Moving from the Gothic goofiness of Mel Brooks to the earnestly Gothic angst of Tim Burton might inspire a bit of whiplash—but your child will be too fascinated by Edward's uniquely twisted universe to care. This film, essential ammo for any budding young creative's arsenal, is one of the most stylish movies on this list, making it great for aspiring aesthetes. Its fairy-tale-inspired storytelling and moody romance also mean it's a great transitional picture for viewers beginning to make the move from childhood to adolescence. Just don't blame us if your kid suddenly develops a hunger for black eyeliner and Hot Topic. —H.B.

43. Lord of the Rings: The Fellowship of the Ring (2001)

PG-13, 178 mins., directed by Peter Jackson

Starring Elijah Wood, Ian McKellen, Orlando Bloom, and Viggo Mortensen

Published in the 1950s, J.R.R. Tolkien's trilogy is central to 21st-century pop culture, thanks in large part to Peter Jackson's ongoing cinematic adaptations (which include The Hobbit prequels), and The Fellowship of the Ring sets the bar high, introducing Frodo and Gandalf, as well as a Middle Earth full of dwarfs and elves. Like Star Wars, LOTR is a franchise with überpassionate disciples who are capable of quoting Aragorn's Black Gate battle speech at the drop of a hat. Your child doesn't need to drink the Kool-Aid—or own a Gandalf hat and fuzzy hobbit slippers—but ignoring the most important films in the fantasy canon simply shall not pass. —J.L.

44. The Karate Kid (1984)

PG, 127 mins., directed by John G. Avildsen

Starring Ralph Macchio, Pat Morita, and Elisabeth Shue

Karate Kid wasn't the first underdog movie, and it's not even the best. (Rocky? The Bad News Bears?) But it's the appropriate introduction to this crowded genre of youth-targeted sports-related films, with Macchio's new kid in town, Daniel LaRusso, finding friendship and wisdom in Pat Morita's pacifist handyman, Mr. Miyagi. Despite the on-screen bullying and violence (expect your kid to want to kick things), the film actually drives home a very positive message, the romance with Elisabeth Shue is impossibly adorable, and the Cobra Kai are the perfect villains to crane-kick in the face. —K.A.

45. Stand by Me (1986)

R, 89 min., directed by Rob Reiner

Starring Wil Wheaton, River Phoenix, and Kiefer Sutherland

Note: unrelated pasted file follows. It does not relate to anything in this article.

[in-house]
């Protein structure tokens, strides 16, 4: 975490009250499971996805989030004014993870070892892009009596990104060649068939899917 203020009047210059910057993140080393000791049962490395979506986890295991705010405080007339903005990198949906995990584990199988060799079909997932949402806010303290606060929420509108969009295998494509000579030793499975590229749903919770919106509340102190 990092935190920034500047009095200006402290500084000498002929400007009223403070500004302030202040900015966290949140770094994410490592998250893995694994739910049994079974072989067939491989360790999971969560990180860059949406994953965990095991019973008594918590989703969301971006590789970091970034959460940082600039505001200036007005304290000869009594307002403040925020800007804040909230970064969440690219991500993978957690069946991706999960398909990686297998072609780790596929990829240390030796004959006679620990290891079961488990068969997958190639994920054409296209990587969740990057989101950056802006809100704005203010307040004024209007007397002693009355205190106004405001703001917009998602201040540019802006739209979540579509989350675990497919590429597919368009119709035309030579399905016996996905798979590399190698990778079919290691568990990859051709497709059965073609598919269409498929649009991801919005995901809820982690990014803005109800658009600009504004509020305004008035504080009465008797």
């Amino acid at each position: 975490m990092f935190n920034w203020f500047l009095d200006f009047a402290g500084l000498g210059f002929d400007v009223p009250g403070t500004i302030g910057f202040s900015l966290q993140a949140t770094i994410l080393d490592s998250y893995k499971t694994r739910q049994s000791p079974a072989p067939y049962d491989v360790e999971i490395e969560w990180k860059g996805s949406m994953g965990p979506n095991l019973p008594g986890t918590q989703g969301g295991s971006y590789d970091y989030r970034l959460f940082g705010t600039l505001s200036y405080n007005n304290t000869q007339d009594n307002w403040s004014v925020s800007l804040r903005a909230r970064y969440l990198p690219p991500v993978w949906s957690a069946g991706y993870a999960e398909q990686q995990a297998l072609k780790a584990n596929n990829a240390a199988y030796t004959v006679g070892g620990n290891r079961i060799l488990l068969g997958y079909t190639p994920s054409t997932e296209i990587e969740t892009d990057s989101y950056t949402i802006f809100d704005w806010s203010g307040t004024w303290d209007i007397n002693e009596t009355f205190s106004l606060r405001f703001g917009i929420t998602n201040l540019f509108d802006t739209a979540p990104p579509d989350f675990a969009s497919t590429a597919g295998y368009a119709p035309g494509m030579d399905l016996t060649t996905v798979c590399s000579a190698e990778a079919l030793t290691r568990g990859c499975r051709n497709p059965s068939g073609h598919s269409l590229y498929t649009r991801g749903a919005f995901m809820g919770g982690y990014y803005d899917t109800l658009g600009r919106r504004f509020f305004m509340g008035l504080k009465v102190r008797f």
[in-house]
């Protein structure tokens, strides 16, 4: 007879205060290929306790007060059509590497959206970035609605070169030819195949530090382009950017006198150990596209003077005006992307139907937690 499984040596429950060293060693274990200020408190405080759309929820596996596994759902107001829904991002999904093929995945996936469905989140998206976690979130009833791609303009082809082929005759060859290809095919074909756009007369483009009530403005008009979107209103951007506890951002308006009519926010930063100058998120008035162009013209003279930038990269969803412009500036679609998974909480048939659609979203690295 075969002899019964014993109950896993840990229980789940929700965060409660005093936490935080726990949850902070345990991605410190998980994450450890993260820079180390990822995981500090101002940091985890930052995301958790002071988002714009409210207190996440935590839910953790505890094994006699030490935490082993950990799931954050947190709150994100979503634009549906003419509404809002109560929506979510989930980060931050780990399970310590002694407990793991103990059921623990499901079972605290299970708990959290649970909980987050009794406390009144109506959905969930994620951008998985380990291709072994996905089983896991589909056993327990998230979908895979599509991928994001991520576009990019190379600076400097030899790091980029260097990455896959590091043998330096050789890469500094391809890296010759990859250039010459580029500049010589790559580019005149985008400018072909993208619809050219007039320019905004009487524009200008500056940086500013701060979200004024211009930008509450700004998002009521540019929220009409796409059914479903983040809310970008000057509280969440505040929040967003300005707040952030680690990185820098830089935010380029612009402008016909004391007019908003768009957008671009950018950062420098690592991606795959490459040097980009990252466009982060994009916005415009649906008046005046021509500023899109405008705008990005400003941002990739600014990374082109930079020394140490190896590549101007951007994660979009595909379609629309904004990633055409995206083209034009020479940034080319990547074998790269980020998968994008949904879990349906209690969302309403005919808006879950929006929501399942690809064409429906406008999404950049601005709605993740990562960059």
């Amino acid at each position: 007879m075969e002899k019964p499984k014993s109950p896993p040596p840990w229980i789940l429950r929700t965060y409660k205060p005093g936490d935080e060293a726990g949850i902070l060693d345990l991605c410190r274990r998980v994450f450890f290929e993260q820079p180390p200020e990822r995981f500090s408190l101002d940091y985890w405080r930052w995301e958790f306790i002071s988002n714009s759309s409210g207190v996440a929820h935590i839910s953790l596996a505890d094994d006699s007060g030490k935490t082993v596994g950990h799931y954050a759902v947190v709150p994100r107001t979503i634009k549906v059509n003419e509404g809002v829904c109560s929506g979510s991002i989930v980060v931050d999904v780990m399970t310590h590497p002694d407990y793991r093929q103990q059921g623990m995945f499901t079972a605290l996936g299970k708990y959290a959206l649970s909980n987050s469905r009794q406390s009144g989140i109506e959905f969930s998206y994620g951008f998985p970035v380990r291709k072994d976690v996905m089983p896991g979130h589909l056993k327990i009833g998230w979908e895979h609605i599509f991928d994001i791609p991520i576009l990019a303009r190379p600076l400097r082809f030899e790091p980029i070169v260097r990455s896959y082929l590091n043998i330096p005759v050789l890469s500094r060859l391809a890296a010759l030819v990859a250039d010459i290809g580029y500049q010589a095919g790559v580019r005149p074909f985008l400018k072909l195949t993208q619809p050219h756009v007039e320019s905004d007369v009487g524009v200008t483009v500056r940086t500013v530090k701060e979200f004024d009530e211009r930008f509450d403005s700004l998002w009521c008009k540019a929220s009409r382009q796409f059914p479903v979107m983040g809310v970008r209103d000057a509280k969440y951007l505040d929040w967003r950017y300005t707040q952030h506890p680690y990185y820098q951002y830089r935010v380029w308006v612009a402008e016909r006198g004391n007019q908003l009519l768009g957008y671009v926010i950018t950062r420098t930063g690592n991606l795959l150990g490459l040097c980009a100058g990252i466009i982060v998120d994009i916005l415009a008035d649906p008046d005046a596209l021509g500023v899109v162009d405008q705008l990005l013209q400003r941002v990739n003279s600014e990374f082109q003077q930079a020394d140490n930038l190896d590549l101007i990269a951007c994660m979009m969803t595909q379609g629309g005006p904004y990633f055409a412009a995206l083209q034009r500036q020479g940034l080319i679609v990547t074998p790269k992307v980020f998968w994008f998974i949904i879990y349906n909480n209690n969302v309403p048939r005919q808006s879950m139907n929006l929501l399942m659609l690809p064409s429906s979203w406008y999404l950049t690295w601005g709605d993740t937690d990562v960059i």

It's rated R, but there's nothing in Stand by Me that tweens haven't heard or talked about with their friends when you're not around. Four oddball pals in the 1950s set out to find the dead body of a local missing boy, and they come back home changed forever. Aside from mentions of Annette Funicello and Wagon Train, the tale is perfectly contemporary and suitable for a modern audience, and actually a timely primer on the warm bath of pop-cultural nostalgia—especially pop music—that coats so much of the entertainment they will consume for the rest of their lives. Finally, Stand By Me is based on The Body by Stephen King, and it's about time for your young reader to pick up some of the master's other literary works. (A suitable distaff alternative is My Girl.) —J.L.

46. Fantastic Mr. Fox (2009)

PG, 87 mins., directed by Wes Anderson

Starring the voices of George Clooney, Meryl Streep, Jason Schwartzman, and Bill Murray

Every frame of this stop-motion animated film based on the classic Roald Dahl book could be paused and hung as great art. But this comedy—penned by Wes Anderson and Noah Baumbach—is as rich in wit and well-developed characters as it is beautiful to look at. The clever interplay between a wily fox who has promised his wife to curb his chicken-stealing ways and settle down with his family but who has trouble reconciling his own innate nature ("Because I'm a wild animal") may resonate more with parents than children, but all will be equally delighted by the whimsical charm that pervades every minute. And cuss it, you'll want more. —Sara Vilkomerson

47. Big (1988)

PG, 104 min., directed by Penny Marshall

Starring Tom Hanks, Elizabeth Perkins, Robert Loggia, and John Heard

Enjoy it while you can, kids. Don't be in such a rush to grow up, sweetheart. Parents can say those words over and over, but it's a hard lesson to take when adulthood seems to offer so much freedom. Penny Marshall's film makes the point more directly, by magically transforming 12-year-old Josh Baskin (David Moscow) into a thirtysomething man overnight. He gets a job as a toy company exec, a dream loft apartment, and a very adult girlfriend who has no clue of his inexperience. The film catapulted Hanks into superstardom—reason enough to study it closely—and Big is a sweet and timeless meditation on growing up. —K.A.

48. Some Like It Hot (1959)

Unrated, 121 mins., directed by Billy Wilder

Starring Tony Curtis, Jack Lemmon, Marilyn Monroe, George Raft, and Joe E. Brown

Tony Curtis and Jack Lemmon play Chicago musicians who go on the run in drag with an all-ladies band after they witness a mob slaying. Both immediately fall for Marilyn Monroe's tipsy, ditsy bombshell—an iconic performance if ever there was one—but Lemmon's "Daphne" attracts her own amorous affection from a daffy Florida millionaire (Brown). Cross-dressing is a big part of the film's humor, but Billy Wilder always reaches for the bigger laugh behind the obvious joke, while gracefully dancing across sexual innuendo. "Nobody's perfect," is the film's famous last line, but this is one comedy that is. —J.L.

49. Raiders of the Lost Ark (1981)

PG, 115 mins., directed by Steven Spielberg

Starring Harrison Ford and Karen Allen